U.S. History Poster Board Project Ideas

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United States history provides students with numerous topics for a poster board project. Students typically start learning about U.S. history in depth by late elementary school. During middle and high school, students revisit U.S. history in greater depth. The age of the student will determine the text details on the poster, but combining some major U.S. history topics in one poster helps create a meaningful project.

People, Events, Places

  • State social studies standards usually list many specific people, events and places with which students should become familiar. After studying the specifics for the grade level, students can create a trifold poster board project that depicts their interpretation of the most influential people, events and places in U.S. history. Attach a banner spanning the top of the trifold that reads, "Greatest U.S. History Influences." One section -- titled "Who's Who?" -- can show images of people such as Abraham Lincoln with biographical information and facts that support his influence on U.S. history. Another section, "Major Events," might contain visuals and text about historically significant events. The final section, "U.S. Landmarks," could include text and visuals that explain the significance of U.S. landmarks such as Mount Rushmore or the Lincoln Memorial and the history behind them.

A Time Line Interactive

  • A poster board can also be used to create a U.S. history time line project. Divide U.S. history into several main categories and create a small picture representation for each. Under each picture, have an informative caption covered by a lift-up flap. On the flap that the viewer will lift to reveal the information, write the question "What historical event is this?" After attaching the visuals and captions to the poster board in rows, use painter’s or masking tape to create a timeline that connects each visual to the next, one row after the other. Label each visual with the correct span of years. The years of U.S. history might be categorized to cover early history to 1620, the colonial period to 1763, the Revolutionary War and early government to 1820, expansionism to 1850, the Civil War and reconstruction to 1877, the Industrial Revolution to 1914, the U.S. as a world power to 1920, the Depression and world wars to 1945 and the Cold War to present.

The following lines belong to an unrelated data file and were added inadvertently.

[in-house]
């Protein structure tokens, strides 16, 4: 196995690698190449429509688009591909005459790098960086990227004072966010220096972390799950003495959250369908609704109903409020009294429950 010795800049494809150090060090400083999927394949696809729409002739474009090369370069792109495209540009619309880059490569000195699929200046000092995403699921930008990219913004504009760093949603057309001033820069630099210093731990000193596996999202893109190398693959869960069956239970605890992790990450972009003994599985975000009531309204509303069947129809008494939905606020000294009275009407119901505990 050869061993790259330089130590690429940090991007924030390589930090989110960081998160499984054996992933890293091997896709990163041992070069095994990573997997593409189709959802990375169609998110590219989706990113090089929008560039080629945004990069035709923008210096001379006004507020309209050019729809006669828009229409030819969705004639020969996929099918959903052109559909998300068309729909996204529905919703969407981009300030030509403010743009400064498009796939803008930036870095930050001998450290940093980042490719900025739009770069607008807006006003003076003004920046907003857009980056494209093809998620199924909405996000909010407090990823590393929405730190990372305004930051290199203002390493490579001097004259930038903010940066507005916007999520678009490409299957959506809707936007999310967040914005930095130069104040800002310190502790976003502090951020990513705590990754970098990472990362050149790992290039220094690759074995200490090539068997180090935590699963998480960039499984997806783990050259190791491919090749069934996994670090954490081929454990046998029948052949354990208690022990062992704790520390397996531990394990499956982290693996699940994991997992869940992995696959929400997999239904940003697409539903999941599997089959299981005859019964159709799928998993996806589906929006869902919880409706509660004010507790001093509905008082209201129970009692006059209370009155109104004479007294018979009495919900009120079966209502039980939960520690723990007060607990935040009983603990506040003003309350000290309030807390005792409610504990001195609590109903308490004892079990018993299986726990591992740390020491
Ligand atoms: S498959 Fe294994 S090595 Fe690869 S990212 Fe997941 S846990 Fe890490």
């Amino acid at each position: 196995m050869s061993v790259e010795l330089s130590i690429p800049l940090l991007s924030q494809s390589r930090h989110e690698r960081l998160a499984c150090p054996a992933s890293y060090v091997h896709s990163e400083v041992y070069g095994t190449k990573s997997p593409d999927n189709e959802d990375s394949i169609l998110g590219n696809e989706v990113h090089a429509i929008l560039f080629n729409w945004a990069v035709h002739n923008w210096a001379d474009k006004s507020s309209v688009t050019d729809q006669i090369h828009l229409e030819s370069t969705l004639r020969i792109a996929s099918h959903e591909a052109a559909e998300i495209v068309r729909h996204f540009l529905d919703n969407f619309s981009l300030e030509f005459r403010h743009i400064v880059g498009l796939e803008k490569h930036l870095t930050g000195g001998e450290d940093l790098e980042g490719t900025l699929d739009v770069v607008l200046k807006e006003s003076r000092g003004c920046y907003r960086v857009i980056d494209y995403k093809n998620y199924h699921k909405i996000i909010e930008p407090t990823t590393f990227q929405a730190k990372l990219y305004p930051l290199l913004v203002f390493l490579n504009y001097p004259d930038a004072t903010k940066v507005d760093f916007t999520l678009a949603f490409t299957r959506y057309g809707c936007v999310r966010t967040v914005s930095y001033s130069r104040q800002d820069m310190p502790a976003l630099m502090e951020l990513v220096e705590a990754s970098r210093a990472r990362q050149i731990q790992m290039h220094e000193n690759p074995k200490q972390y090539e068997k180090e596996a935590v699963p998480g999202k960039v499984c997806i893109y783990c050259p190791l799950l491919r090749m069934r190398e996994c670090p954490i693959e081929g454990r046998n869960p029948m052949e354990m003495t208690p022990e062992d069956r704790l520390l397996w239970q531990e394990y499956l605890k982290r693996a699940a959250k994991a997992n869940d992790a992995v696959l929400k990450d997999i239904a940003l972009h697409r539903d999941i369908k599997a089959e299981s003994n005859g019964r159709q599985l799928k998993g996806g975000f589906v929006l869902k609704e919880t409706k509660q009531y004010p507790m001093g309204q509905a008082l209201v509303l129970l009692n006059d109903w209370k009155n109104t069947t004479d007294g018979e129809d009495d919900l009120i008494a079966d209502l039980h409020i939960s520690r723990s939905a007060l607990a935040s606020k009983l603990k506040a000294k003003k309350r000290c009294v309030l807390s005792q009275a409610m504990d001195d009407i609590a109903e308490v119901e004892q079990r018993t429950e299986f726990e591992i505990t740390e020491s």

History from Sea to Shining Sea

  • A large poster board makes an impressive display for a map project. Many historical events as well as national historical landmarks are connected to specific locations that can be pinpointed on a map. Additionally, a map can use dates and colors to show how the country grew and expanded westward over time. After mounting or drawing a large outline U.S. map on the poster board, students can color code and label regions of the U.S. to show its growth over time, noting the size and shape of the country as it grew from colonial American to the Louisiana Purchase and westward expansion. Students then create small visuals with fact-filled captions to attach to the color-coded map at the locations of historically significant landmarks and events such as the Boston Tea Party and The World Trade Center attacks.

History Who’s Who

  • An interactive who’s who poster board makes an engaging project. Students can choose the most influential people from different eras of U.S. history such as the founding father Thomas Jefferson and Eli Whitney, the inventor of the cotton gin. A large title on the poster might read: "Who’s Who in U.S. History?" Unlabeled printed or hand-drawn portraits of each person can hang on the poster board, attached only at the top so that they can be lifted up. Underneath each poster is the person's name and a brief paragraph or list of facts that reveal the time frame each lived and his significance to U.S. history. Under each picture, students might add a clue such as: "This famous American was also a volunteer fireman" for Benjamin Franklin. Viewers of the poster attempt to guess the identity of the person and his contribution to U.S. history before lifting the portrait.

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